There were several problematic topics occupying hardwood sawyer's minds that made it on the agenda. On the one hand, for instance, that was marketing and the public perception of the sector; on the other hand, the new Plant Protection Ordinance poses new challenges for the wood-processing industry.
Wood is not only meant for building
The hardwood sawyers' wish in terms of wood marketing was clear. Karl Polz, spokesperson of the Austrian hardwood sawyers, got right to the heart of it during his words of welcome: a stronger emphasis on timber utilization in the field of living. Georg Binder, manager of proHolz Austria, offered comprehensive insights into campaigns on the domestic timber sector. In his speech, he talked about current main topics in timber marketing.
To him, weather extremes are becoming increasingly relevant. What used to occur sporadically has been accumulating to the extreme this year. Apart from severe impacts on forest stands, mass media on top of that "skillfully" report on a new "forest reorganization". In contrast to the 1980ies, the media predominantly tend to polarize with "black and white thinking": On the one hand, they frame spruce monocultures as bad, on the other hand - since ecologically valuable - beech stands are glorified.
Not only the past proves that this topic must be handled with care. A challenge of our time is the emphasis on sustainable use under the economic utilization of wood. In the hardwood sector, the current trend can have a positive twist: Especially hardwoods have advantages that one would search for in vain in other types of trees, such as the high drought resistance of oak.
The demographic development is shaping the sales market for wood. While in cities, campaigns by proHolz Austria are gaining ground and construction decision makers take increasing interest in wood, Binder thinks that in rural areas, especially the regional origin of the raw material wood offers a possible strategy. What works in favor of hardwood in particular is the high diversity of species and the color design possibilities in the area of living that come with this diversity.
Summing up, participants agreed that there should be measures in Europe to push hardwood utilization in the interior area.
Between oak lace bug and ash twig dieback
In phytosanitary legislation, the Austrian hardwood industry is particularly interested in two factors: the damages caused by the oak lace bug, the associated transport ban in Croatia and the ban on exports for ash roundwood to China caused by ash shoot and twig dieback. Rainer Handl from the Association of the Austrian Wood Industry provided information on the current situation. While the discussion concerning the oak lace bug clearly is in conflict with European regulations, at least from the European commission's point of view, Handl observed that due to the Croation export ban sales markets for oak lumber significantly shifted. He criticizes that the actual problem – the containment of the bug species – has not yet been addressed sufficiently. Since June, the export ban has been exclusively effective to roundwood with bark as well as seeds. Lumber can be transported again within and outside of Croatia independently of the degree of drying. According to Hannes Krehan from the Austrian Research Centre for Forests (BFW), importing Croatian young plants for planting is still allowed.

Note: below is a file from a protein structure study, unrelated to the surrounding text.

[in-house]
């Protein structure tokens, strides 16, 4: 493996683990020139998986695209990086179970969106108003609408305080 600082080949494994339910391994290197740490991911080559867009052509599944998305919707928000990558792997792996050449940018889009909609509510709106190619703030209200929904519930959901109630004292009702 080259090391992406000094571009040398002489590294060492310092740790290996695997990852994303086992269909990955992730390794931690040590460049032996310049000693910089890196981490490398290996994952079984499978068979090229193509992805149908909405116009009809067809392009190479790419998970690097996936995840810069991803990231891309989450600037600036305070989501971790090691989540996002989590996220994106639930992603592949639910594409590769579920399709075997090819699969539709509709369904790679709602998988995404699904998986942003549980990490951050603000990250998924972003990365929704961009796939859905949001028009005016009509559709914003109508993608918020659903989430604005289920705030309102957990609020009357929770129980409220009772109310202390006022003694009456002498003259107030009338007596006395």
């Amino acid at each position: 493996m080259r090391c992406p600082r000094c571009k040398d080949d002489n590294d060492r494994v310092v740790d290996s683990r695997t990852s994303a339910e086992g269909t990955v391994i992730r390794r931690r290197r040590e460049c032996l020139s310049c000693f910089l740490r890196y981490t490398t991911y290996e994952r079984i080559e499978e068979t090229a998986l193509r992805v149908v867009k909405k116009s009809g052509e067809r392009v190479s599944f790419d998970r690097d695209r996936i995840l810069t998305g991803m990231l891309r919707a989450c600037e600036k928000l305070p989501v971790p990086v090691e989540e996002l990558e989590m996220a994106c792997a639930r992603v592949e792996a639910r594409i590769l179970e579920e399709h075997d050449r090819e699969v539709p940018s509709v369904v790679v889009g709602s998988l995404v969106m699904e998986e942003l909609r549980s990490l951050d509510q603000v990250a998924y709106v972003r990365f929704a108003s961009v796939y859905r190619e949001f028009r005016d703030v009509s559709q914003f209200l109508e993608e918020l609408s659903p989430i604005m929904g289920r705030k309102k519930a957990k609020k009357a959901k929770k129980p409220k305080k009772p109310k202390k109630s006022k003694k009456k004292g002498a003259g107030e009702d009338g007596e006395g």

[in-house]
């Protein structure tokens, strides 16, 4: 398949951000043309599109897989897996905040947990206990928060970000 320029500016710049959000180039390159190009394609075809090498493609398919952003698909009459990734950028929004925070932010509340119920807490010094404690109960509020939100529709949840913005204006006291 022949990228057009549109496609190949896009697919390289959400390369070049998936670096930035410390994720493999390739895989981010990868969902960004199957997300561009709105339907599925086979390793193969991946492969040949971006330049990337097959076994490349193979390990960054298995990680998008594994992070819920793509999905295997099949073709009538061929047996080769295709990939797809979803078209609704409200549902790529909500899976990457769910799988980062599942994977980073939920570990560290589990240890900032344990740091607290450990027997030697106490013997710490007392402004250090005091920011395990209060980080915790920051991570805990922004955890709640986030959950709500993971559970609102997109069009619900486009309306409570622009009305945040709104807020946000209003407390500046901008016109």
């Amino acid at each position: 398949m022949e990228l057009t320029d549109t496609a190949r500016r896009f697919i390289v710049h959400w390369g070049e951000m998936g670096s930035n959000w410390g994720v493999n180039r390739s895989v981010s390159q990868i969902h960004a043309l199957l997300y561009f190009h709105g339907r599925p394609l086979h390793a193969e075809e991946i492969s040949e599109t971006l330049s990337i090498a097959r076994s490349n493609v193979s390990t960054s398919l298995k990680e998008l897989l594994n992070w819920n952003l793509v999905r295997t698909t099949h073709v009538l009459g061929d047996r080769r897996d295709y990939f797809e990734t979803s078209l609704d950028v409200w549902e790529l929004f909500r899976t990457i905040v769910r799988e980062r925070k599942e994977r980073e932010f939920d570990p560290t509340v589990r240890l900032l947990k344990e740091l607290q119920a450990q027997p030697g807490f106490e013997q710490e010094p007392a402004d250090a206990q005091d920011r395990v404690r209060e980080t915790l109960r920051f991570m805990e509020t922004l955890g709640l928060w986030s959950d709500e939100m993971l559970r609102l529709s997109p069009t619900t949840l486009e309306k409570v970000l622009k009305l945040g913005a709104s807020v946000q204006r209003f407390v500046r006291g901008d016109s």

The dieback of ash tree shoots and twigs also poses challenges to the sector. In the course of the continuously increasing spread, significantly more ash wood was used during the past year. Next to the higher wood volume available to the market, especially Asian countries imposed import bans for ash logs as well as lumber.
New Plant Protection Ordinance
On the 14th of December 2019, the new and modified Plant Protection Ordinance will come into force. Krehan named the most essential changes during his speech: In response to the numerous introductions of new dangerous vermin, even stricter measures – up to temporary import bans – will be applied to imports coming from third countries in the future. The provisions included in the plant protection law concerning comprehensive training and information measures constitute another amendment. This also increases the efforts of timber-processing companies, timber traders as well as tree nurseries which will offer efficient courses throughout Austria in cooperation with Holztechnikum Kuchl (a technical college for the timber industry).
As of now, Polz demands uniform phytosanitary provisions concerning hardwood lumber exports for the whole of EU Europe to stop vermin tourism and keep work within Europe.
Handl presented the positive developments until 2018 (production and export figures increased slightly) that can be considered positive for softwood sawyers and hardwood companies alike. Sales are going well and roundwood supply is generally good, with the exception of specific regions. Hardwood sawyers have very differentiated perceptions of the outlooks on international markets. The domestic market, however, is satisfactory and easy to serve.
Currently, oak lumber stocks are full and oak parquet sales lost 5% (plastic floors) despite the large construction volume in Germany. Ukraine keeps placing special offers for oak covering lamellas under questionable compliance with the EUTR. The impact of American customs policies is strongly felt in Asian countries with regards to beech lumber.
Prior to the meeting, sawmill Hanger in Ybbsitz invited participants on a tour. The company has an annual cutting volume of about 8000 sm³ – 90% of which are hardwood – and mainly produces high-grade hardwood as well as cabinet wood from softwood. Two years ago, the sawmill invested in a new log bandsaw.
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